The NHMRC considered that magnesium is widely distributed in the food supply, and that diarrhoea has been observed from magnesium containing medicinal products at doses lower than the RDI. The specification of upper limits for magnesium supplementation by the NHMRC are lower than the RDI. The TGA considers that the NHMRC upper limits are appropriate thresholds for warning statements regarding the risk of diarrhoea from consumption of listed medicines containing inorganic magnesium salts, and rejects the suggestion that these thresholds are excessive.

In consideration of the feedback regarding the wording of the proposed requirements concerning the risk of diarrhoea/laxation, the proposed changes have been amended to clarify the requirements by correcting a typographical error, removing reference to 'this product' in the warning statement and replacing with 'contains magnesium'. The TGA notes that this wording may also improve consumer awareness about the laxative effects of magnesium, rather than referring to the effects of a specific product. The updated wording will also better align with existing warnings in the Therapeutic Goods Order No. 92 for example the laxative warning for sugar alcohols.

In consideration of the feedback regarding the warning statement for use in infants under 12 months of age, the TGA considers that the risk of diarrhoea from magnesium in infants must be appropriately addressed. A risk assessment of diarrhoea in infants from magnesium supplementation was not available. Rather than a warning statement, the risk is appropriately mitigated by a requirement that the medicine must not be directed for use in infants under 12 months. The proposed changes have been amended to this effect, in place of the warning statement.

Final decision to amend the Permissible Ingredients Determination - March 2021

The following 19 ingredients, being inorganic magnesium salts, will be amended within the Permissible Ingredients Determination commencing on 1 March 2021 to include the following requirements. Sponsors will be provided a 12 month transition period from this time to bring existing listed medicines into compliance.

Ingredients

MAGNESIUM AMINO ACID CHELATE had incorrectly been included as an inorganic magnesium salt. The below requirements, which had been specified for MAGNESIUM AMINO ACID CHELATE, were removed in the Therapeutic Goods (Permissible Ingredients) Determination (No. 2) 2021.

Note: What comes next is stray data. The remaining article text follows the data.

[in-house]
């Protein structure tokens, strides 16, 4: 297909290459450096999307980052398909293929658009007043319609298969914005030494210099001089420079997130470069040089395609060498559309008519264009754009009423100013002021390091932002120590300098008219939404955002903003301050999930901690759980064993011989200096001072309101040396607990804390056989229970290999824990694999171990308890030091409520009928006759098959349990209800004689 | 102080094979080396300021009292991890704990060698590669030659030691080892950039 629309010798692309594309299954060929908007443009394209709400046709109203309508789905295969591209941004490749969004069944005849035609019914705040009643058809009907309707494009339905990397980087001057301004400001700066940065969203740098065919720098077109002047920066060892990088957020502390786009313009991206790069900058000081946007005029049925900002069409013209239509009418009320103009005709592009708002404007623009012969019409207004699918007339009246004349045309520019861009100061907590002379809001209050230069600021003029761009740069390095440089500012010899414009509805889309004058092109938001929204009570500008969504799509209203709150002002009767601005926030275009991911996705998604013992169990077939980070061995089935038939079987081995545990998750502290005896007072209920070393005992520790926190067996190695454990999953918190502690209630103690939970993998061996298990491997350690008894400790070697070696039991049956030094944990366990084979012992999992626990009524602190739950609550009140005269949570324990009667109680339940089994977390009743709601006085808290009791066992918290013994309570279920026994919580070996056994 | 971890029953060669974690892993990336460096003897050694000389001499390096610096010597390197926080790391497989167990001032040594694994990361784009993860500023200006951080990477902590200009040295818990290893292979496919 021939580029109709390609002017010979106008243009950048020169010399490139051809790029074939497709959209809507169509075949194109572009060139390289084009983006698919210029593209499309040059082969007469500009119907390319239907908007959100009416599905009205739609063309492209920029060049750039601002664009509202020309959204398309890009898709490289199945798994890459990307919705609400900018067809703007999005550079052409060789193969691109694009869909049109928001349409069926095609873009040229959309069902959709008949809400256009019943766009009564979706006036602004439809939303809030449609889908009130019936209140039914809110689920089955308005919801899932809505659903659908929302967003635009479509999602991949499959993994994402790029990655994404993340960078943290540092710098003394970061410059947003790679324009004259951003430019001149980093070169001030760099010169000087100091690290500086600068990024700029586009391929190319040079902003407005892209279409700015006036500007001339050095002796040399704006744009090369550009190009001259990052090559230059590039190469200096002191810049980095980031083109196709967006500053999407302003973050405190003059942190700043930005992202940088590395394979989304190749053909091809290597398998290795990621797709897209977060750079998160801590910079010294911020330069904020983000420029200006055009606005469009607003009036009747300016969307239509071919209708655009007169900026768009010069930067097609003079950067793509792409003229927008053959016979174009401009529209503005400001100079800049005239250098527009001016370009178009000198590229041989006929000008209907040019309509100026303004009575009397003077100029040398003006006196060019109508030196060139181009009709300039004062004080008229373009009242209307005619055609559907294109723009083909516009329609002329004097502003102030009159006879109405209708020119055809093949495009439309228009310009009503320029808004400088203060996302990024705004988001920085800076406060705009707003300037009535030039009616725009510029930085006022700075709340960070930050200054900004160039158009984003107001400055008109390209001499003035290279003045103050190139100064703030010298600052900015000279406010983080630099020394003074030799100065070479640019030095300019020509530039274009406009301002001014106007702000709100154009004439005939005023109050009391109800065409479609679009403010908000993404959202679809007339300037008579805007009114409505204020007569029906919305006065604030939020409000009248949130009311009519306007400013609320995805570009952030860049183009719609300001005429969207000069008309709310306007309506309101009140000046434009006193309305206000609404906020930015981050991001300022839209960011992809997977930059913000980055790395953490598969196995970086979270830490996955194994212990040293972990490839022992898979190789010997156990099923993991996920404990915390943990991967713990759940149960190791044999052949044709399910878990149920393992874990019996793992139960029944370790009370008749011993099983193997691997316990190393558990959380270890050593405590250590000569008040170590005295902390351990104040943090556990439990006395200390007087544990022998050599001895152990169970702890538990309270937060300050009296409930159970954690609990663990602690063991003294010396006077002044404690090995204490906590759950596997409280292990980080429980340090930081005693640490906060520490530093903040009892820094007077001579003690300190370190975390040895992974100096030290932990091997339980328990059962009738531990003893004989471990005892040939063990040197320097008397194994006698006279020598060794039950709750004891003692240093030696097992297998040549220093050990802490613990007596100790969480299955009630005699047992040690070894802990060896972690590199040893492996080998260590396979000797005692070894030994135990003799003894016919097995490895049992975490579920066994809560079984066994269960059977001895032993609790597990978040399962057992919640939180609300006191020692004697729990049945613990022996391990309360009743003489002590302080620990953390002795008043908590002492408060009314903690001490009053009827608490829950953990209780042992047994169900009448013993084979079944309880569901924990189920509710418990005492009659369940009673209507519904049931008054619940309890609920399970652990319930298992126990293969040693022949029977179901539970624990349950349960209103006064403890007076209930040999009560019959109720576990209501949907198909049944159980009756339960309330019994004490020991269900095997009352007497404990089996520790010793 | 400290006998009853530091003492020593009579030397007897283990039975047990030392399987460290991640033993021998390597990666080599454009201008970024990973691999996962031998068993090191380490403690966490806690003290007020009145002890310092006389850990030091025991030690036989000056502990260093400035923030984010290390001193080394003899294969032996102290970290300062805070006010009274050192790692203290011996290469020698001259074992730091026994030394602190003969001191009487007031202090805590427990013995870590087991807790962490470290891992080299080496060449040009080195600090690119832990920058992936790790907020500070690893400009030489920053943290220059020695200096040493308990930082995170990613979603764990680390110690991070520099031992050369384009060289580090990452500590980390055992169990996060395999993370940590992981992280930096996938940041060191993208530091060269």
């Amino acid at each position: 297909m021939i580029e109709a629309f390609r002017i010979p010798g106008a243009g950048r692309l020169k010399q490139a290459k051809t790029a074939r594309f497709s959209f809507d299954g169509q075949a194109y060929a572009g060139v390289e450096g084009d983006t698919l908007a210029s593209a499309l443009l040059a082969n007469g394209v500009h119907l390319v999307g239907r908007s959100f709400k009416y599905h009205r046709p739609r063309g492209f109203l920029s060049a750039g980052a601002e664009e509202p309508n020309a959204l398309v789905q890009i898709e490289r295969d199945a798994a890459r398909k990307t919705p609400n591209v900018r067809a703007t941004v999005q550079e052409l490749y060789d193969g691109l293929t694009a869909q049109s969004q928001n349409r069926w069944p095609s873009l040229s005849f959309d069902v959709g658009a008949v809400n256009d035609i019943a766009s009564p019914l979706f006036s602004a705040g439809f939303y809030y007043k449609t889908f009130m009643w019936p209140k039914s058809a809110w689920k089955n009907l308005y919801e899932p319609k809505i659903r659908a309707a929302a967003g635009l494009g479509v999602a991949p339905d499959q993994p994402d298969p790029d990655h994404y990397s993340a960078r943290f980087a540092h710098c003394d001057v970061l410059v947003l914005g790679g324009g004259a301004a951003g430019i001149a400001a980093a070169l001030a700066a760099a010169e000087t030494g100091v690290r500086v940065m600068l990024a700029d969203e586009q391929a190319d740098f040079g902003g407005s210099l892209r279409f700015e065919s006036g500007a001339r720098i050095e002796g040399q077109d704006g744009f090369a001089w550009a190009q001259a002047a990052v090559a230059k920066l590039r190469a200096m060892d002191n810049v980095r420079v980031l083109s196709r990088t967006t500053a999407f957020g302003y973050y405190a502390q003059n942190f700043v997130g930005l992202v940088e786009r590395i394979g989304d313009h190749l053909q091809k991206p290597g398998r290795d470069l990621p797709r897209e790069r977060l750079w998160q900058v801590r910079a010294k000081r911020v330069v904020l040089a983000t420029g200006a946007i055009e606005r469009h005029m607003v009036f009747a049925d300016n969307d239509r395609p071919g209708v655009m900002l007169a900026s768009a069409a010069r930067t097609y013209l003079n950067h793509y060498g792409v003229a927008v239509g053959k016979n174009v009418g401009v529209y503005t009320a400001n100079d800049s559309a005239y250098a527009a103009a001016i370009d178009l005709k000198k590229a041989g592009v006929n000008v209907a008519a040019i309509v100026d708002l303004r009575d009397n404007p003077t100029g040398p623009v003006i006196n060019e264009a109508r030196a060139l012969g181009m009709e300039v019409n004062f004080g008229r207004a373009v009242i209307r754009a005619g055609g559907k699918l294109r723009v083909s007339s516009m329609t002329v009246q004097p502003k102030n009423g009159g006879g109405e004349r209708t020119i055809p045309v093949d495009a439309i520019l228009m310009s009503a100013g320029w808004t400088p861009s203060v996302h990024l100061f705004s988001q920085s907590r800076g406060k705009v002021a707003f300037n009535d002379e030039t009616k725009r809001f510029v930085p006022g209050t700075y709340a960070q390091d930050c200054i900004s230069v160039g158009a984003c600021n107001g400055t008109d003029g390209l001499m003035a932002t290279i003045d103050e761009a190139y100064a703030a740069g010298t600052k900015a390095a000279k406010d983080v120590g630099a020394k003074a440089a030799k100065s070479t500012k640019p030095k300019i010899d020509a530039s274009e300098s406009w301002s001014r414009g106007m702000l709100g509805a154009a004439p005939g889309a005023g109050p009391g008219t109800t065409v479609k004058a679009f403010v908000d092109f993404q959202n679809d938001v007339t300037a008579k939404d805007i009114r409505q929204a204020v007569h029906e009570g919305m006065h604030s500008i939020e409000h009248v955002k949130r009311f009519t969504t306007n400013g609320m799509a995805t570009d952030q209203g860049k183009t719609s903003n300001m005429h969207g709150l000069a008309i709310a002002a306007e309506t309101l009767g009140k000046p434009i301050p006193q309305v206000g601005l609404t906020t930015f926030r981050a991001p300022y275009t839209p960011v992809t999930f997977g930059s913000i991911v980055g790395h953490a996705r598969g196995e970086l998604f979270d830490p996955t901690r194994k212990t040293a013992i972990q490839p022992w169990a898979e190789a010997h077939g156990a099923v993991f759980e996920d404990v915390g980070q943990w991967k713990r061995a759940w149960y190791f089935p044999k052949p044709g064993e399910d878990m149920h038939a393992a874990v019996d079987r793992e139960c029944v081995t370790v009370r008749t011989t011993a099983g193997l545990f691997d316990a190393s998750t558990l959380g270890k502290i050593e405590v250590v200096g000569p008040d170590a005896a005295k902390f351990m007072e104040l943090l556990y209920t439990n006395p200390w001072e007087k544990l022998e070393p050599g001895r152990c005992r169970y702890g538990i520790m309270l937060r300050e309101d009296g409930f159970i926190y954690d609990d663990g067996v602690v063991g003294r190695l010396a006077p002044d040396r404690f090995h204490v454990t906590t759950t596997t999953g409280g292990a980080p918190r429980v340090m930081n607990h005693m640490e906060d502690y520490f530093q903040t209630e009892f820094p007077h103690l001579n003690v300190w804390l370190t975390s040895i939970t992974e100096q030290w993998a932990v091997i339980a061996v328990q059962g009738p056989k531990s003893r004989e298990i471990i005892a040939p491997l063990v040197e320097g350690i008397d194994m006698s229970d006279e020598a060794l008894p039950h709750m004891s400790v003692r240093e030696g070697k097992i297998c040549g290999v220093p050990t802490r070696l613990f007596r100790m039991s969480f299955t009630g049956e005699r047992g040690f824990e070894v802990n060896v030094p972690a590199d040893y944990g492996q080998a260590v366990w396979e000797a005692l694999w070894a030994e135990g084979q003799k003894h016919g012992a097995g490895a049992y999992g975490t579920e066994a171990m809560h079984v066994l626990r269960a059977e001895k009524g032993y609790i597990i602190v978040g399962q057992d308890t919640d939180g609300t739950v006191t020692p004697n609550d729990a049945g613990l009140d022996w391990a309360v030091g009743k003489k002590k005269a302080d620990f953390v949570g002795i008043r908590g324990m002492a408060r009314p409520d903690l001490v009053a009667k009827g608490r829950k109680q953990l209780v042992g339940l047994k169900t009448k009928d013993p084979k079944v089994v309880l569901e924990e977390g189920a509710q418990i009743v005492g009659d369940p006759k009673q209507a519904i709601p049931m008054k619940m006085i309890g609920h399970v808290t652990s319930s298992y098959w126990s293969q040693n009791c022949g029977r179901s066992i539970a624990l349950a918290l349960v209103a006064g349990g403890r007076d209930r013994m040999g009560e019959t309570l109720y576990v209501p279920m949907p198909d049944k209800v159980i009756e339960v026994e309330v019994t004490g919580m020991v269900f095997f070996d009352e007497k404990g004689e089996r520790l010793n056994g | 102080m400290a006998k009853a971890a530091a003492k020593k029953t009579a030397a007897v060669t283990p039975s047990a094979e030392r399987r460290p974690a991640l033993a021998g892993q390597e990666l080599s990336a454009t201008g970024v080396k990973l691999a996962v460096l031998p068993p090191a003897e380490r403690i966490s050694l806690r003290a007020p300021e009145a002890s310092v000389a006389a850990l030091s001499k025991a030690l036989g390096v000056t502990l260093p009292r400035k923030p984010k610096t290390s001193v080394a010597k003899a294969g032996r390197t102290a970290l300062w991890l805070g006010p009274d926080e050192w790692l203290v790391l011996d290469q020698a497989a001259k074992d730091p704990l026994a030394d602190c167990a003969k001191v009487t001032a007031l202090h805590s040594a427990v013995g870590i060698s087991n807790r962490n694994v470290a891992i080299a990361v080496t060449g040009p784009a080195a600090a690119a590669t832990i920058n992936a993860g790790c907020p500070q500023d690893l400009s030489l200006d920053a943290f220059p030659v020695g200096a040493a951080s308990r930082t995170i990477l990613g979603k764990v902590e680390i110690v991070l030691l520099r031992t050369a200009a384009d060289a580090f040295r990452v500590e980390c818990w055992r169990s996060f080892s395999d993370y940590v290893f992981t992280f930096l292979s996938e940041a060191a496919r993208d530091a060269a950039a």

• ALUMINIUM MAGNESIUM SILICATE
  • BITTERN
  • DIBASIC MAGNESIUM PHOSPHATE TRIHYDRATE
  • DRIED MAGNESIUM SULFATE
  • HEAVY MAGNESIUM OXIDE
  • LIGHT MAGNESIUM OXIDE
  • MAGNESIUM CHLORIDE 4.5-HYDRATE
  • MAGNESIUM CHLORIDE HEXAHYDRATE
  • MAGNESIUM HYDROGEN PHOSPHATE
  • MAGNESIUM HYDROXIDE
  • MAGNESIUM OXIDE
  • MAGNESIUM PHOSPHATE PENTAHYDRATE
  • MAGNESIUM PHOSPHATE TRIBASIC
  • MAGNESIUM SULFATE DIHYDRATE
  • MAGNESIUM SULFATE HEPTAHYDRATE
  • MAGNESIUM SULFATE MONOHYDRATE
  • MAGNESIUM SULFATE TRIHYDRATE
  • MAGNESIUM TRISILICATE
New requirements

Magnesium is a mandatory component of this ingredient.

When used in a medicine:

  1. with an oral route of administration;
  2. not indicated for laxative (or related) use; and
  3. where the maximum recommended daily dose for:
    1. children aged between 1 and 3 years (inclusive) provides 65 mg or more total magnesium from inorganic magnesium salts;
    2. children aged between 4 and 8 years (inclusive) provides 110 mg or more total magnesium from inorganic magnesium salts; or
    3. individuals aged 9 years or older provides 350 mg or more total magnesium from inorganic magnesium salts;

the following warning statement is required on the medicine label:

  • 'Contains magnesium, which may have a laxative effect or cause diarrhoea' (or words to that effect).

When the route of administration is oral, the medicine must not be directed for use in infants younger than 12 months of age.


References

Following reports of loss of taste or taste disturbance associated with listed medicines containing Andrographis paniculata, the TGA proposed that such products should alert consumers to this risk.

Summary of consultation submissions

Two submissions agreed with or did not oppose the proposed requirements concerning Andrographis paniculata and taste disturbance.

Two submissions suggested that the concern of taste disturbance might be linked to the andrographolide component of the Andrographis paniculata ingredient. They also suggested that Andrographis paniculata extracts that use hydroalcoholic solvents may have higher andrographolide content than extracts that use water based solvents and that medicines that contain water based extracts would be likely to result in fewer taste-related adverse event reports.

One submission suggested that the proposed warning statement should only be applied to medicines that use Andrographis paniculata extracts that use a hydroalcoholic solvent.